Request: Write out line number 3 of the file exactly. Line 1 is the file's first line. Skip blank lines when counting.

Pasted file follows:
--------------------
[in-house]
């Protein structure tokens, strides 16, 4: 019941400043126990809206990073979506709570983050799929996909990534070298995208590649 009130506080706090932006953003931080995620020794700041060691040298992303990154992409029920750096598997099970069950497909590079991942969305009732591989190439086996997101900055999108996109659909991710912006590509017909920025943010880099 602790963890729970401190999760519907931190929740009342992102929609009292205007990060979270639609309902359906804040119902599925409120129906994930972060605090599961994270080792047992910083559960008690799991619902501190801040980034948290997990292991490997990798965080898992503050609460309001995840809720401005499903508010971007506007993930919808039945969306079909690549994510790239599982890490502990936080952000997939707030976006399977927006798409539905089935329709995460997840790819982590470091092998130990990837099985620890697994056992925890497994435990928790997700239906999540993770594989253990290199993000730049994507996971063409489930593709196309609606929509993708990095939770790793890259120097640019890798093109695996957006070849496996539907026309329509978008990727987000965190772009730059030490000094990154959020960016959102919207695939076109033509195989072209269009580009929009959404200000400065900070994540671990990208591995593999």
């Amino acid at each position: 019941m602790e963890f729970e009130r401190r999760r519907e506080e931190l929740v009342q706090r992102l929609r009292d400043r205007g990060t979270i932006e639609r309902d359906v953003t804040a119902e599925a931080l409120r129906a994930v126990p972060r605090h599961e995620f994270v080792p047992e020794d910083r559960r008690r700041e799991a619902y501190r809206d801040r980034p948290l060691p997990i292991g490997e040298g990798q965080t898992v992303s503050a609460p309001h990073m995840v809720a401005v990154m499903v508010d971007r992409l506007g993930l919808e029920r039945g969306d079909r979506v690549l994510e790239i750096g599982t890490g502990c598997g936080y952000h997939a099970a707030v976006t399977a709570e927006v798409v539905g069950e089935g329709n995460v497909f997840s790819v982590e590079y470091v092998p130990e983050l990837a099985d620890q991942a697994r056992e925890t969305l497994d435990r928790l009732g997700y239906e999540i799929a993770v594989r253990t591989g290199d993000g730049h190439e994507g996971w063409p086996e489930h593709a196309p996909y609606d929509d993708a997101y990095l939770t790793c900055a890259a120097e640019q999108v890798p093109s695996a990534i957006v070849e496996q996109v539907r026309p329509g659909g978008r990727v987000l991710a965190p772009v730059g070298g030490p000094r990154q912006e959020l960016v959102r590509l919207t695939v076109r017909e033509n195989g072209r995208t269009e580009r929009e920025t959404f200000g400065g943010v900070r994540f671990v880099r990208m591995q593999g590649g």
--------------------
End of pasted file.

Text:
């Amino acid at each position: 019941m602790e963890f729970e009130r401190r999760r519907e506080e931190l929740v009342q706090r992102l929609r009292d400043r205007g990060t979270i932006e639609r309902d359906v953003t804040a119902e599925a931080l409120r129906a994930v126990p972060r605090h599961e995620f994270v080792p047992e020794d910083r559960r008690r700041e799991a619902y501190r809206d801040r980034p948290l060691p997990i292991g490997e040298g990798q965080t898992v992303s503050a609460p309001h990073m995840v809720a401005v990154m499903v508010d971007r992409l506007g993930l919808e029920r039945g969306d079909r979506v690549l994510e790239i750096g599982t890490g502990c598997g936080y952000h997939a099970a707030v976006t399977a709570e927006v798409v539905g069950e089935g329709n995460v497909f997840s790819v982590e590079y470091v092998p130990e983050l990837a099985d620890q991942a697994r056992e925890t969305l497994d435990r928790l009732g997700y239906e999540i799929a993770v594989r253990t591989g290199d993000g730049h190439e994507g996971w063409p086996e489930h593709a196309p996909y609606d929509d993708a997101y990095l939770t790793c900055a890259a120097e640019q999108v890798p093109s695996a990534i957006v070849e496996q996109v539907r026309p329509g659909g978008r990727v987000l991710a965190p772009v730059g070298g030490p000094r990154q912006e959020l960016v959102r590509l919207t695939v076109r017909e033509n195989g072209r995208t269009e580009r929009e920025t959404f200000g400065g943010v900070r994540f671990v880099r990208m591995q593999g590649g």